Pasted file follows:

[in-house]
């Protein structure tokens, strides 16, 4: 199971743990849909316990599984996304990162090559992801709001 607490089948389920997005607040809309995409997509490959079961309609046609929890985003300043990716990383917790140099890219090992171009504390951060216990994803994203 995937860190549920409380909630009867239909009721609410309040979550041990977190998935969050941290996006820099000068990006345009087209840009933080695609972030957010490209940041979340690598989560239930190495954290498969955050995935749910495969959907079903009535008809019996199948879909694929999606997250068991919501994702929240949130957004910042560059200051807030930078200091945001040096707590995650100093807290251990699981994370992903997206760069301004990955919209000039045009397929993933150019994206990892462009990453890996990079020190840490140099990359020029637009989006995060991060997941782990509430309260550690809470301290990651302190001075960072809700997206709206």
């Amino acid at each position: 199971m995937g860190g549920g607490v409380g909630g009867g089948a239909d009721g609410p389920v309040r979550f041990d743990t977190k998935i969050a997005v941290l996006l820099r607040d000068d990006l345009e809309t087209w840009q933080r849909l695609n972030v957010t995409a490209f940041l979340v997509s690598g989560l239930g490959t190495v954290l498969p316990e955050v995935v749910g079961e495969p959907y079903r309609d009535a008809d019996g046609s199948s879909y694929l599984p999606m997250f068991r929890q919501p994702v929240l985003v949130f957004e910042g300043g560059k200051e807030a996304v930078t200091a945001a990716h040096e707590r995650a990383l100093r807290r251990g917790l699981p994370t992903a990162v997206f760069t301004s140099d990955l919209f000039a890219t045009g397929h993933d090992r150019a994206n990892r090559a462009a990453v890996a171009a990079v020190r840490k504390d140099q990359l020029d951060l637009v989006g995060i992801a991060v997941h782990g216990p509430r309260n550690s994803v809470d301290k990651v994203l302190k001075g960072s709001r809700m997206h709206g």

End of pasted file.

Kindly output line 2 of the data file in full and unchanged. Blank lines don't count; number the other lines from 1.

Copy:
């Protein structure tokens, strides 16, 4: 199971743990849909316990599984996304990162090559992801709001 607490089948389920997005607040809309995409997509490959079961309609046609929890985003300043990716990383917790140099890219090992171009504390951060216990994803994203 995937860190549920409380909630009867239909009721609410309040979550041990977190998935969050941290996006820099000068990006345009087209840009933080695609972030957010490209940041979340690598989560239930190495954290498969955050995935749910495969959907079903009535008809019996199948879909694929999606997250068991919501994702929240949130957004910042560059200051807030930078200091945001040096707590995650100093807290251990699981994370992903997206760069301004990955919209000039045009397929993933150019994206990892462009990453890996990079020190840490140099990359020029637009989006995060991060997941782990509430309260550690809470301290990651302190001075960072809700997206709206």